The Straus Institute's Externship Program is a fantastic opportunity for students to develop professional skills by integrating their studies of dispute resolution principles with practical field experience.
Students that participate in our externship program can expect the following:
- Research and consult with their academic advisor to identify potential externship placements that advance their professional goals.
- Gain valuable practical skills in problem solving, analysis, and professional dispute resolution processes.
- Grow their professional network by building relationships with supervisors, colleagues, and clients.
During my externship with the Office of the United Nations Ombudsman and Mediation Services in New York, I had the opportunity to learn how a sophisticated organization uses ADR to prevent and resolve workplace disputes. I worked on several projects related to conflict resolution, civility, confidentiality, and conflict management. I also provided observer feedback to mediations, facilitated conversations, ombuds sessions, and diversity and civility workshops. I really appreciated the experience, and back in Brazil I am already using the knowledge I got from the internship.
All students in the Master's and many in the LLM program are required to complete one or two externships (depending on your degree requirements). Each externship is a two-unit experience, and students are expected to complete 100 hours of fieldwork (50.0 hours per unit). Lunch, breaks, and travel time to/from home or campus are excluded from accumulated fieldwork hours. A specific, experienced practitioner must supervise each student. The supervisor will be responsible for monitoring the student and their assignments, answering questions, providing regular feedback, verifying timesheets, and completing a performance evaluation. The Straus Institute will award a pass/fail grade upon assessment of the student and supervisor's final evaluations and completion of all hours.
Students who are interested in applying for the externship program must complete the following steps:
Step One: Meet with Your Academic Advisor
Whether a student has already found a placement willing to take them on as an extern, or they have no idea where to start, students need to meet with their academic advisor. These meetings are critical to the externship experience because they are an opportunity for students to discuss their personal and professional goals, and work towards finding a placement that best aligns with their interests. Students will not be able to move forward with their externship until they have gained the approval of their academic advisor.
Step Two: Interview with an Externship Placement
Finding the right externship placement is essential. Academic advisors are a great resource for students who need direction in finding a good fit for their career goals. The Straus Institute has relationships with many agencies and organizations that have taken on our students as externs. Students should treat externship placement interviews as traditional job interviews.
New and existing externship placements must minimally meet the following requirements:
- Contain a substantial ADR component;
- Provide a significant opportunity for experiential learning;
- Meet educational objectives of the program;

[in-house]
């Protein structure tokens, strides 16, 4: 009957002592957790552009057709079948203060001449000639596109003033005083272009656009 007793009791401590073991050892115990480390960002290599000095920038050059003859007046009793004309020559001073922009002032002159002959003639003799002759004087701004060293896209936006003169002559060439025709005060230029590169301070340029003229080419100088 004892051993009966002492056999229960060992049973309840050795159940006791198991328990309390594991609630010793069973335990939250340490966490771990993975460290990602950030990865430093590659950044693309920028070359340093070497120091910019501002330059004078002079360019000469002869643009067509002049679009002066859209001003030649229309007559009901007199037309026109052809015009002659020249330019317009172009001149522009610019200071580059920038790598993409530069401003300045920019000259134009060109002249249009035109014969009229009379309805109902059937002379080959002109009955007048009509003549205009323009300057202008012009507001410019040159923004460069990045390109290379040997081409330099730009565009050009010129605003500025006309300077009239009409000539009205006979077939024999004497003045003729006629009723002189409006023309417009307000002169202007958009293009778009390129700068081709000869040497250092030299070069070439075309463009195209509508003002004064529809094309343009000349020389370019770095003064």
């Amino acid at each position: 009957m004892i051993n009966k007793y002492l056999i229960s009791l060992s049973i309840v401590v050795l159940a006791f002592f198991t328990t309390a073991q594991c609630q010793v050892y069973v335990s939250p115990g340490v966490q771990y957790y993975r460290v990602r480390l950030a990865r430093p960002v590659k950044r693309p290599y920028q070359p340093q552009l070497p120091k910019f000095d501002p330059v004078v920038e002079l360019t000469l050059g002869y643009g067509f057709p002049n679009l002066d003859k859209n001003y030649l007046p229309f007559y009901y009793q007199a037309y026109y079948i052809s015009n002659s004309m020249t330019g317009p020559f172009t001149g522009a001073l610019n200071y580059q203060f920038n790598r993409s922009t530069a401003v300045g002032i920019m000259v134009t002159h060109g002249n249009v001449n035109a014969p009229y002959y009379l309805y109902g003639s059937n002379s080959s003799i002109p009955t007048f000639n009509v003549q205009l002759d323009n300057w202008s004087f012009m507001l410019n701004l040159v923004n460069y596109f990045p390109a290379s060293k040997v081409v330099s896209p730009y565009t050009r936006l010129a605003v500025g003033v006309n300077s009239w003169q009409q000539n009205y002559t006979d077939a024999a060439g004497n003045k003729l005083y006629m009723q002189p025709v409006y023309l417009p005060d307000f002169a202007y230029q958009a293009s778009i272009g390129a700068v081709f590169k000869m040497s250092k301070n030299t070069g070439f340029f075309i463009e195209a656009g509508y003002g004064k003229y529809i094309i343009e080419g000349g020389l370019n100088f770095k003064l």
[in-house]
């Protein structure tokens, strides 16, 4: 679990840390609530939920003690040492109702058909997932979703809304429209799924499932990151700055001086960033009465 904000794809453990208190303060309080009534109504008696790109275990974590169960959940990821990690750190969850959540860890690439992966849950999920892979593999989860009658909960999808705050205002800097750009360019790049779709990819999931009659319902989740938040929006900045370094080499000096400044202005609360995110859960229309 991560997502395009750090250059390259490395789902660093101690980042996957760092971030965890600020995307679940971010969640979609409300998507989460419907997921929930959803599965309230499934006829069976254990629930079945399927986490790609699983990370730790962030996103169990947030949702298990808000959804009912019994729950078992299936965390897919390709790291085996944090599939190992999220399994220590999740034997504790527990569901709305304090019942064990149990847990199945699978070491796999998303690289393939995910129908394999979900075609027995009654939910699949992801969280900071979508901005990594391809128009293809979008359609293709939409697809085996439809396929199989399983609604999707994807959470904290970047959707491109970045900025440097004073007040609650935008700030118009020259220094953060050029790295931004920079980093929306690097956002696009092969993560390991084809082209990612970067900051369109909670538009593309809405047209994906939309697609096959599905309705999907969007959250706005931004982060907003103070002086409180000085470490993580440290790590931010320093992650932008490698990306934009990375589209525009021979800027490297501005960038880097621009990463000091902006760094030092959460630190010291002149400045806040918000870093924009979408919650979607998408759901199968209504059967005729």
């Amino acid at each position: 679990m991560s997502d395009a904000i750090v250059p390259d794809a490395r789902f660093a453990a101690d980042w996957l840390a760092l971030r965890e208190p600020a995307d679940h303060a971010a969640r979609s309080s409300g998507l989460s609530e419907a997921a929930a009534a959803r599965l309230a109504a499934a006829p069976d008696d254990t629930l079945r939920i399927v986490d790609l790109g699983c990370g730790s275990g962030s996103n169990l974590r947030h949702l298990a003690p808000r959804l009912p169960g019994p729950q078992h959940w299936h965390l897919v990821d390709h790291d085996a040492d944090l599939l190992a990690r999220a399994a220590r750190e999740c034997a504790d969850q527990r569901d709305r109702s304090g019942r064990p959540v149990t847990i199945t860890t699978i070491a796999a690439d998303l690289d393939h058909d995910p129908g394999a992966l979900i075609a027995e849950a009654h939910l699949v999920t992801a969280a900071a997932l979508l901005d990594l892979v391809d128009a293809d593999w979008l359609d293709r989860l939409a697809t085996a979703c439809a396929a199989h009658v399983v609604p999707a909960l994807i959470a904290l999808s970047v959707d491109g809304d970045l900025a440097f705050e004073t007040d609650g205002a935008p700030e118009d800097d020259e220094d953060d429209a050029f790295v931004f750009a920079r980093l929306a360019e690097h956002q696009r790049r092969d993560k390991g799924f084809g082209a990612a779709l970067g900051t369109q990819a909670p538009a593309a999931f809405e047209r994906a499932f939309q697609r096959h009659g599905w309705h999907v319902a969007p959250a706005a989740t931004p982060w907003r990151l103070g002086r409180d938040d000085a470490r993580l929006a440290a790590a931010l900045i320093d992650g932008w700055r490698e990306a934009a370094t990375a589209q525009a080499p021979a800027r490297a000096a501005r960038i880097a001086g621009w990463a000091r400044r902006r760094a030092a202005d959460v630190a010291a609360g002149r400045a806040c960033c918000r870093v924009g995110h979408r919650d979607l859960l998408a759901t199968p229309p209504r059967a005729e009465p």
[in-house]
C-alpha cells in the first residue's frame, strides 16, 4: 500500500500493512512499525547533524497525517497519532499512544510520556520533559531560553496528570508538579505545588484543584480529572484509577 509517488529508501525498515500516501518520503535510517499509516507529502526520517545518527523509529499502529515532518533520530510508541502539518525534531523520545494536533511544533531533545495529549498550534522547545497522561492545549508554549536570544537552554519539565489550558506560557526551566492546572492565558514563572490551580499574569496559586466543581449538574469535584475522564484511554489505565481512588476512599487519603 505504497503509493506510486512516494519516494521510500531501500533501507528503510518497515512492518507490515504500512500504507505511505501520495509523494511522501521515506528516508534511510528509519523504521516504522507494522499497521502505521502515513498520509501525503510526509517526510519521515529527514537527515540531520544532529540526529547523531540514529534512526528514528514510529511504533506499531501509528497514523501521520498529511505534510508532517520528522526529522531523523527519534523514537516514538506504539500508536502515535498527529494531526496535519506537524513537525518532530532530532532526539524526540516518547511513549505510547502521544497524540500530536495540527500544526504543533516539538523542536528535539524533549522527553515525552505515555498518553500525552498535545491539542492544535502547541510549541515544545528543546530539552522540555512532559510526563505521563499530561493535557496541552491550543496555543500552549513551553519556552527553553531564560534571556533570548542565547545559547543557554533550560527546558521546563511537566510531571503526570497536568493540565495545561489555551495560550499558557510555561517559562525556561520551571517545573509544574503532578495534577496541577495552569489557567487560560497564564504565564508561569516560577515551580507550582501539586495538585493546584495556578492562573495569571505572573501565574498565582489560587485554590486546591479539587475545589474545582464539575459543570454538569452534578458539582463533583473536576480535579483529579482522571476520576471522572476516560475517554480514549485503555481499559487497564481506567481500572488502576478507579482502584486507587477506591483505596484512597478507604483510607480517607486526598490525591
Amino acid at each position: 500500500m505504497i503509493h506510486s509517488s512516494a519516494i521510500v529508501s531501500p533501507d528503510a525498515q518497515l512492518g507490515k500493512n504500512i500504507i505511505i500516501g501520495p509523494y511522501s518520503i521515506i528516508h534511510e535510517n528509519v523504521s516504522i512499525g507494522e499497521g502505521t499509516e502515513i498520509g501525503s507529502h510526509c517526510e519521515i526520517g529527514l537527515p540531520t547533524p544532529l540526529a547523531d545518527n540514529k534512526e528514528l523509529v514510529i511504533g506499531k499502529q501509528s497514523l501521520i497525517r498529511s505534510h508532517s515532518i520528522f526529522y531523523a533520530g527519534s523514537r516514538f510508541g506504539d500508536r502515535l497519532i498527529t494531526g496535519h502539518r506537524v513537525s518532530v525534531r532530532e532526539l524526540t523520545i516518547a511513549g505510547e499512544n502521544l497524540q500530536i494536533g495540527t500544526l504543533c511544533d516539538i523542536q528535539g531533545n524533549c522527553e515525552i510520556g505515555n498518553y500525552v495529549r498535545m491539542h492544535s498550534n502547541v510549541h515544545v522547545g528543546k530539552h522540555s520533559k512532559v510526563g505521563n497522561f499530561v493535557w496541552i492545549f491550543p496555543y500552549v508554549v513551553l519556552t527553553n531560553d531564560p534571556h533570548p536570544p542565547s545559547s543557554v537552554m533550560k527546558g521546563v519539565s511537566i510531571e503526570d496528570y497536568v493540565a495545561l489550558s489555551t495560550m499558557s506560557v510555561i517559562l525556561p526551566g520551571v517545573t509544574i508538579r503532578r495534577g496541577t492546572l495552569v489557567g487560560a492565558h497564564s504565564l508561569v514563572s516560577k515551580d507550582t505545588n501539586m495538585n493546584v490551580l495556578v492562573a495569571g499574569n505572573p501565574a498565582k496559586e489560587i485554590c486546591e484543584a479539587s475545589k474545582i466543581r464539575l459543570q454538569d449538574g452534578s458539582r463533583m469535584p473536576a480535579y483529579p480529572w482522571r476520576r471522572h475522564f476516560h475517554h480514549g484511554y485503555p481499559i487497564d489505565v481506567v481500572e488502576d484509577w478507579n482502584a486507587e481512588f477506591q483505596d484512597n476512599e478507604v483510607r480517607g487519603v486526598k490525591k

- Afford adequate field and faculty supervision; and
- The externship site agrees to comply with all applicable laws, including but not limited to, federal and state wage and hour laws.
An externship placement must be approved and secured by the student before they can register academically.
Step Three: Submit the Externship Placement Form
Once the student has consulted with their academic advisor, interviewed, and has the externship placement confirmed, they need to submit the Externship Placement Form.
Email firstname.lastname@example.org to access the Externship Placement Form.
Externships provide you the opportunity to engage your interest in a professional setting (aka the real world), more importantly, they allow you to establish a professional rapport amongst those whom you seek to emulate. Professional rapport is what made the difference for me. After completing an externship at the DFEH, the experience gained, but more so, the established professional rapport, became the single most important factor, in what lead to being considered and subsequently hired as a mediator at the EEOC, Washington D.C. field office.
Timesheets, Journals, & Evaluations
Students are required to complete 50.0 hours of approved externship work for each unit they are enrolled in. To report those hours, students must submit a timesheet approved by their externship placement supervisor every 2 weeks. Incrementally, for every 25 hours of completed work, students must submit a reflection journal. Once the student has completed their externship, they will need to submit a Student Evaluation as well as a Supervisor's Evaluation. The externship forms can be found under "Resources" in Courses. Failure to provide these critical documents will result in credit not being granted for the externship.
Externship Eligibility Information
Here is some additional information that students should be aware of when they apply for externship placements:
- To be eligible to participate in the externship program students must have completed Negotiation Theory & Practice, and Mediation Theory & Practice.
- Candidates in the Master's degree program must complete 4 units of externships while LLM candidates in some concentrations must complete a 2 unit externship. The Mediation Clinic and/or the Fair Employment and Housing Clinic can satisfy the externship requirement.
If students have questions or concerns regarding these eligibility requirements they should connect with their academic advisor for further discussion.